And just the thing of trying to fit in responsible consciousnesses with what's happening in the world, and feeling that it's really as much our responsibility as anything to create the right situation for what we're doing to be in, just on any level - that all is what it has to do with.
    Q: Was it a hard decision to come to, like did you not want to admit it, or was it so painfully obvious that it was a relief?
    JG: It wasn't painfully obvious, no, because there was a lot of different factions - there's always factions that want to keep on doing it because - well, because how am I going to make a living, you know, or whatever...everybody has different reasons for wanting to do it or wanting to not do it or whatever. But it was time, that's all, it was just the time to stop.

    1. Q: ...Do you see getting back on the stage again eventually, and if so, in a different format?
      JG: I can see getting back on the stage eventually, the format is part of what we're trying to determine. One possible fantasy that we've thought the idea of eventually building a place that would be like a permanent performance place, that's designed around us and designed around our specific ideas.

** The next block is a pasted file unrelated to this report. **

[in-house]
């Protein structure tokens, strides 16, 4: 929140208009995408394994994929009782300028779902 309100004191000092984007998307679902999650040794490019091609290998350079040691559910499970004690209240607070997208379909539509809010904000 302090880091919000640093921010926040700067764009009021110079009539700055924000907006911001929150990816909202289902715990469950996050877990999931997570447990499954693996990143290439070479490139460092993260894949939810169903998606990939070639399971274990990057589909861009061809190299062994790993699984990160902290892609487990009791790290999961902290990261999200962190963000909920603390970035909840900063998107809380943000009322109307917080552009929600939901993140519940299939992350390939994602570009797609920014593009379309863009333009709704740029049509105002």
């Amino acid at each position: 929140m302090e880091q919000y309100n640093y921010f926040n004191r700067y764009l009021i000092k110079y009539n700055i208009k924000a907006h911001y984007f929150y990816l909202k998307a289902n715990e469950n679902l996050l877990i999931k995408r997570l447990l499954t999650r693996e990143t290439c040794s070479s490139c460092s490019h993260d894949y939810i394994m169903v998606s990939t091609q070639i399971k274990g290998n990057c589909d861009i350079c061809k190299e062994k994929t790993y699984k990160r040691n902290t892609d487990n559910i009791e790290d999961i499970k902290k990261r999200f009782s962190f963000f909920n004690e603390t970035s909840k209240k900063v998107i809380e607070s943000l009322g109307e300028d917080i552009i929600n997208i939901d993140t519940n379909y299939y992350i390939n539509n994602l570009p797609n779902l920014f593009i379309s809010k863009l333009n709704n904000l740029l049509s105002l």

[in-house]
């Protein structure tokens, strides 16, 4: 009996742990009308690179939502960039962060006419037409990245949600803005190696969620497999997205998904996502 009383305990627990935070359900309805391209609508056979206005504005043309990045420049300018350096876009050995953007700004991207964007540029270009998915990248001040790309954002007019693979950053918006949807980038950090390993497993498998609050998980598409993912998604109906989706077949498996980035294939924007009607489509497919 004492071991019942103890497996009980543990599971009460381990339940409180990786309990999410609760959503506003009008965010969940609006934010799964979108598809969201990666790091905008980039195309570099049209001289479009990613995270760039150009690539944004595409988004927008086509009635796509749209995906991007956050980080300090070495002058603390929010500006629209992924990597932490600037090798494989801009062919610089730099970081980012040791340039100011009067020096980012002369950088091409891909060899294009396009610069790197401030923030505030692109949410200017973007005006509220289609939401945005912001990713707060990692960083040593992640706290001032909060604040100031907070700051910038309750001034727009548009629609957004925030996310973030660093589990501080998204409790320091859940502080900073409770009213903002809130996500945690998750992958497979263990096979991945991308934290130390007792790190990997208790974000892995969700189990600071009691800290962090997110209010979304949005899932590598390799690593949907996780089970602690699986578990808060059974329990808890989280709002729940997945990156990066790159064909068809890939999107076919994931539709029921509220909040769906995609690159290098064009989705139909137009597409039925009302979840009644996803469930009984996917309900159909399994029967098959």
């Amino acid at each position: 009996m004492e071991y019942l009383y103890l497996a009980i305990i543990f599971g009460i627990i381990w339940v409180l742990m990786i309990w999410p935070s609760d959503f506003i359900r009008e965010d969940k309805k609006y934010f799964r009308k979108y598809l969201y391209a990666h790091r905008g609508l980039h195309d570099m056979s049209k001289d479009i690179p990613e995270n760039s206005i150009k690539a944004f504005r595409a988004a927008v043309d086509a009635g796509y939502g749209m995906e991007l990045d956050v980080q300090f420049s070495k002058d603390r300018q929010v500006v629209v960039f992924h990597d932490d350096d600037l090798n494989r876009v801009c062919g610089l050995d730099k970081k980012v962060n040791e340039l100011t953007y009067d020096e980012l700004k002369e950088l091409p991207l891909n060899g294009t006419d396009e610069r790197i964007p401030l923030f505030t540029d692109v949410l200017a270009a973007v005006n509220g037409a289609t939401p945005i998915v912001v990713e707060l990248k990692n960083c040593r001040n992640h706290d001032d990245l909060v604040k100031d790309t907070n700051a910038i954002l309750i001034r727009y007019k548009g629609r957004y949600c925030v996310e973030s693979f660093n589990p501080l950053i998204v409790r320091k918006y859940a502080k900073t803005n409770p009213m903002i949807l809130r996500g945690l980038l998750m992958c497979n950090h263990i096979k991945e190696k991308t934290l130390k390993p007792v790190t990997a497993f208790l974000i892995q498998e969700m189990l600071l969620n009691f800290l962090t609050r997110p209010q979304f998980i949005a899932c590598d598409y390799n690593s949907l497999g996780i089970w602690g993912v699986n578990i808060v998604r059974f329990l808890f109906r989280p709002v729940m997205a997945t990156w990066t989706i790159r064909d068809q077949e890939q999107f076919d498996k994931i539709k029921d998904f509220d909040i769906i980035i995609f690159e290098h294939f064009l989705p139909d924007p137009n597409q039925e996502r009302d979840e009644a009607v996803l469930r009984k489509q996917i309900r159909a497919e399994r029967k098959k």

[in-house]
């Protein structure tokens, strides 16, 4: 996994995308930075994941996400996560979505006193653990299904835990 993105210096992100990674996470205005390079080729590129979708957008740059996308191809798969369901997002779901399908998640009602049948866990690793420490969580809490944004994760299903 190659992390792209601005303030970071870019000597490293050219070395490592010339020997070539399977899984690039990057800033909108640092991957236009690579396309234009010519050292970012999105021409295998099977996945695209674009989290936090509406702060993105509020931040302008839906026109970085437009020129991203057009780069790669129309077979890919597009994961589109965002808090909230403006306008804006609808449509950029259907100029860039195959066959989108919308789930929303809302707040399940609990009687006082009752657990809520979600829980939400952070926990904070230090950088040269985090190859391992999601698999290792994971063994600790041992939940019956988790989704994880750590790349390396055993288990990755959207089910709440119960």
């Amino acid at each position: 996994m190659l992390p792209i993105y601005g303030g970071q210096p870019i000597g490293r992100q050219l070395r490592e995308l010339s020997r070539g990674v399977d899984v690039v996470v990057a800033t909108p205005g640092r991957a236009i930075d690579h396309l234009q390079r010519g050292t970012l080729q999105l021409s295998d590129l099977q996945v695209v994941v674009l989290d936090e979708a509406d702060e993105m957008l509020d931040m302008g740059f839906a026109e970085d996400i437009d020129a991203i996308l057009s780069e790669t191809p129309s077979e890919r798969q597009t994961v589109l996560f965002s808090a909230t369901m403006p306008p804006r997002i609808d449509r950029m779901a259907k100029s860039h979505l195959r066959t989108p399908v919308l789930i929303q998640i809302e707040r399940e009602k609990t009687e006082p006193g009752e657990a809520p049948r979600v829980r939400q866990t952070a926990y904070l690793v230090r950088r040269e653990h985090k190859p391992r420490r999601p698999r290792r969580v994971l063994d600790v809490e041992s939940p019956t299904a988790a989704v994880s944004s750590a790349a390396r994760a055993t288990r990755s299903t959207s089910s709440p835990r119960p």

Q: People would have to come to you.
      JG: Yeah, right - at least for like two months of the year. Because in terms of our music getting finer & finer, it gets finer & finer if we play in the same room, if we keep playing in the same room we really understand it, and so the music gets really articulate, which is one of the directions it needs to go in - to be more clearly stated and more - greater subtlety and greater nuance... And that has to do with understanding a room really well, and you can do that if you're playing it really often. So that's one possibility, and that would also be a facility for recording, and videotaping, or filming, or whatever, in the event that the idea of a canned concert works... But that would be one possible approach; it would also let us live comparatively normal lives - we wouldn't have to tour. And then if we were going to tour, we could do it more selectively, certain times of the year or whatever. That all has to be defined, but that's one possible fantasy.
      Q: That's a nice idea.
      JG: Yeah, it would work - it would be good for the music... It's a good idea because it allows the music to develop.